Commercial strategy

Our preferred strategy is to partner RetinoStat having first demonstrated clinical proof of concept, which would substantially increase the product's value. With reduced in-house development activity on the programme, we are now working with the FFB to explore alternative sources of funding for RetinoStat. These discussions also aim to secure further finance for the development of StarGen in Stargardt disease and other applications of our LentiVector technology in ocular diseases. Partnering our ocular assets with a pharmaceutical company is also an option. 

Market opportunity

Age-related macular degeneration is a major cause of blindness, affecting an estimated 25 to 30 million people in the Western world. Neovascular "wet" AMD accounts for 90% of all severe vision loss from the disease. The current leading treatment, Lucentis® (Genentech), achieved sales in the USA of US$875 million in 2008 but requires repeated injections directly into the eye. RetinoStat could require only a single or infrequent administration, and could also provide a safer and more efficient means of inhibiting angiogenesis.

STARGEN™ (Stargardt disease)

We are collaborating with the FFB, through its translational research arm, the National Neurovision Research Institute, on the development of StarGen. Preclinical development is ongoing at multiple sites in the USA, including Columbia UniversityYerkes Research Center at Emory University and Oregon Health and Science University

Commercial strategy

The high unmet need in Stargardt disease and the access to patients through national patient organisations mean that StarGen could be commercialised effectively with a small specialist sales force. The disease also qualifies for orphan status, which would provide financial, marketing, and drug-approval benefits. The FFB and a consortium of investors have agreed, subject to achieving specific development milestones, to invest up to US$3.9 million in the StarGen programme, by subscribing to new Ordinary Shares in Oxford BioMedica. Under this agreement, we received US$250,000 in February 2009. 

Market opportunity

Stargardt disease is the most common juvenile degenerative retinal disease with a US and EU prevalence of approximately 50,000 patients and 600 new cases per year. Since there are no available treatments for this disease, StarGen could capture the entire market. Additional opportunities for StarGen also exist in cone-rod dystrophy and the dry form of AMD, where the same mutant gene plays a role. These indications would significantly expand the market opportunity for StarGen.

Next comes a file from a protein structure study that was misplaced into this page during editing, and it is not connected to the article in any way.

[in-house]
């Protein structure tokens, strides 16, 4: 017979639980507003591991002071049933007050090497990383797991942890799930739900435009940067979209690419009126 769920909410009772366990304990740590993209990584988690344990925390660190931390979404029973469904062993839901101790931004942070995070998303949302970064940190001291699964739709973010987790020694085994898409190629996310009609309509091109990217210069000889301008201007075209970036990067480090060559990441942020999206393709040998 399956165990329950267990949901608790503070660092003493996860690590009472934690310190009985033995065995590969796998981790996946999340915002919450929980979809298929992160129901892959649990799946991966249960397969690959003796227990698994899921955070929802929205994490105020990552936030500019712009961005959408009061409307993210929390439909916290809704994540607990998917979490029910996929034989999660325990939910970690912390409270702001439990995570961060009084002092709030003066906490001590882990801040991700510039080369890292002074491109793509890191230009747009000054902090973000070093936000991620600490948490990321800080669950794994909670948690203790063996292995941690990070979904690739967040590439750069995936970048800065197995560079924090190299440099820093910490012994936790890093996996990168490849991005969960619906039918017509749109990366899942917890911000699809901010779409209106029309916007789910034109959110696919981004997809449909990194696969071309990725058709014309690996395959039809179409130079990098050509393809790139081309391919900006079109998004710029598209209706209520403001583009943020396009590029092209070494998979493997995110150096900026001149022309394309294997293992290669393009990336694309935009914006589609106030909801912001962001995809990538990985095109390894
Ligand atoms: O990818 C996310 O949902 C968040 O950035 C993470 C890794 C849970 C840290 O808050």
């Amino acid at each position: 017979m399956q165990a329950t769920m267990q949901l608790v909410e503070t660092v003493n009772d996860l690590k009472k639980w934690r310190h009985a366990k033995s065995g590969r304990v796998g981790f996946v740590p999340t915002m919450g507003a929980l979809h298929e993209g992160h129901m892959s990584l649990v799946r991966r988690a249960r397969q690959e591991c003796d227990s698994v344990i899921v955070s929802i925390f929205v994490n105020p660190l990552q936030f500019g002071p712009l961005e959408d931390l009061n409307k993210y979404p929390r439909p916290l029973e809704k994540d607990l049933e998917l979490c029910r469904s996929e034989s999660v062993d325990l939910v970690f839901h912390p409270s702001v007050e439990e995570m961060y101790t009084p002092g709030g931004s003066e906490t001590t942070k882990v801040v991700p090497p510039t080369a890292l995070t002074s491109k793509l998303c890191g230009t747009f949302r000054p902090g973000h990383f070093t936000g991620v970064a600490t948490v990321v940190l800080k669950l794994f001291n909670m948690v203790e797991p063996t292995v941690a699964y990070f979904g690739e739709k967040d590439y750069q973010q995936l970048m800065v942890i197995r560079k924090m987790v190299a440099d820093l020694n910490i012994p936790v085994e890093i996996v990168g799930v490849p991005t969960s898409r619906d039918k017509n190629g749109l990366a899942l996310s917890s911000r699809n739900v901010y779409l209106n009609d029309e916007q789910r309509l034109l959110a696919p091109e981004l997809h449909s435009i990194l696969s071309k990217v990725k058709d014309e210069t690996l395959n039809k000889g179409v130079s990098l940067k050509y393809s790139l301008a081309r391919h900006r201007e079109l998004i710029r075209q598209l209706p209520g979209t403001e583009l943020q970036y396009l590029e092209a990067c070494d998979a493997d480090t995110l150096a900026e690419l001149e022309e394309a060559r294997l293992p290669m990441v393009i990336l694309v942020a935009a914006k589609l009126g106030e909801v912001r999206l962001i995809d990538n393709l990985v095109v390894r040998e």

MONUDIN® (motor neuron disease)

The preclinical development of MoNuDin is supported by the UK Motor Neurone Disease Association. Motor neuron disease affects all of the major muscle groups. Preclinical studies are ongoing to address the challenge of achieving widespread delivery of MoNuDin and to optimise the product for clinical trials. 

Commercial strategy

Despite being one of the most common neurodegenerative diseases of adult onset, motor neuron disease has a high unmet need and has the advantage of orphan status. If successful, MoNuDin is potentially a programme that Oxford BioMedica could commercialise with a small specialist sales force. To support its preclinical development, we are exploring a partnership with another not-for-profit organisation.

Market opportunity

Amyotrophic lateral sclerosis (ALS), often referred to as Lou Gehrig's disease, is the most prevalent type of motor neuron disease. In the USA, there are an estimated 30,000 patients with ALS and nearly 6,000 new cases are diagnosed annually (source: ALS Association). Only one drug is approved for the treatment of ALS, and its only benefit is a modest increase in survival time. If MoNuDin proves to be an effective neuroprotective treatment that can slow or arrest injury to patients' motor neurons, it would have compelling competitive advantages.